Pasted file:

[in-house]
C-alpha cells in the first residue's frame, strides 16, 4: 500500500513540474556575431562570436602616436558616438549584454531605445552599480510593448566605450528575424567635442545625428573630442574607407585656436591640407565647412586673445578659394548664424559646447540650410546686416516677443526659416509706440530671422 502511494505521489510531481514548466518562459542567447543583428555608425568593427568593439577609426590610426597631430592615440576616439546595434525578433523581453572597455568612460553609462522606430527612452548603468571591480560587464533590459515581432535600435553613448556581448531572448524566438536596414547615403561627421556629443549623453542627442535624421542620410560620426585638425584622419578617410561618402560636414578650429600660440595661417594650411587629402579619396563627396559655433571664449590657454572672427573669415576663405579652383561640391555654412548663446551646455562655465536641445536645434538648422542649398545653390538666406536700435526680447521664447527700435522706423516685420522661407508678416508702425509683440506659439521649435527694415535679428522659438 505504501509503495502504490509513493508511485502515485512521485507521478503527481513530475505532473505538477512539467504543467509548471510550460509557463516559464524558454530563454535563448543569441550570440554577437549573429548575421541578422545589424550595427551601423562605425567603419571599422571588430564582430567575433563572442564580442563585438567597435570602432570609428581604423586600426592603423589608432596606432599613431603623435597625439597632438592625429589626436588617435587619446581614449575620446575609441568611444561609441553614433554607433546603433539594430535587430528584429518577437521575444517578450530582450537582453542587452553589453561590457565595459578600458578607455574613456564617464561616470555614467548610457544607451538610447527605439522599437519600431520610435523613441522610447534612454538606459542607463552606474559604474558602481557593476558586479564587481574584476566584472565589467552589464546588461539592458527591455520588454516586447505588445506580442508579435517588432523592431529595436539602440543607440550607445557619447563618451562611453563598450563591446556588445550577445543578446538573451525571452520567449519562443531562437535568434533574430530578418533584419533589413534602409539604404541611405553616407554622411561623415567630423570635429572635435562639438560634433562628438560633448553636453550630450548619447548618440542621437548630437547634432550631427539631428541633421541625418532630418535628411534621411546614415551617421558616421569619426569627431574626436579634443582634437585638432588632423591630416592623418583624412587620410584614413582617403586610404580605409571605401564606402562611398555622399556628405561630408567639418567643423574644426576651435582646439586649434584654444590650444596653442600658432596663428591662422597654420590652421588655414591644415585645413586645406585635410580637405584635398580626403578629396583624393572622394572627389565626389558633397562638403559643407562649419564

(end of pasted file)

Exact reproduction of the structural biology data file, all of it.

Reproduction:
[in-house]
C-alpha cells in the first residue's frame, strides 16, 4: 500500500513540474556575431562570436602616436558616438549584454531605445552599480510593448566605450528575424567635442545625428573630442574607407585656436591640407565647412586673445578659394548664424559646447540650410546686416516677443526659416509706440530671422 502511494505521489510531481514548466518562459542567447543583428555608425568593427568593439577609426590610426597631430592615440576616439546595434525578433523581453572597455568612460553609462522606430527612452548603468571591480560587464533590459515581432535600435553613448556581448531572448524566438536596414547615403561627421556629443549623453542627442535624421542620410560620426585638425584622419578617410561618402560636414578650429600660440595661417594650411587629402579619396563627396559655433571664449590657454572672427573669415576663405579652383561640391555654412548663446551646455562655465536641445536645434538648422542649398545653390538666406536700435526680447521664447527700435522706423516685420522661407508678416508702425509683440506659439521649435527694415535679428522659438 505504501509503495502504490509513493508511485502515485512521485507521478503527481513530475505532473505538477512539467504543467509548471510550460509557463516559464524558454530563454535563448543569441550570440554577437549573429548575421541578422545589424550595427551601423562605425567603419571599422571588430564582430567575433563572442564580442563585438567597435570602432570609428581604423586600426592603423589608432596606432599613431603623435597625439597632438592625429589626436588617435587619446581614449575620446575609441568611444561609441553614433554607433546603433539594430535587430528584429518577437521575444517578450530582450537582453542587452553589453561590457565595459578600458578607455574613456564617464561616470555614467548610457544607451538610447527605439522599437519600431520610435523613441522610447534612454538606459542607463552606474559604474558602481557593476558586479564587481574584476566584472565589467552589464546588461539592458527591455520588454516586447505588445506580442508579435517588432523592431529595436539602440543607440550607445557619447563618451562611453563598450563591446556588445550577445543578446538573451525571452520567449519562443531562437535568434533574430530578418533584419533589413534602409539604404541611405553616407554622411561623415567630423570635429572635435562639438560634433562628438560633448553636453550630450548619447548618440542621437548630437547634432550631427539631428541633421541625418532630418535628411534621411546614415551617421558616421569619426569627431574626436579634443582634437585638432588632423591630416592623418583624412587620410584614413582617403586610404580605409571605401564606402562611398555622399556628405561630408567639418567643423574644426576651435582646439586649434584654444590650444596653442600658432596663428591662422597654420590652421588655414591644415585645413586645406585635410580637405584635398580626403578629396583624393572622394572627389565626389558633397562638403559643407562649419564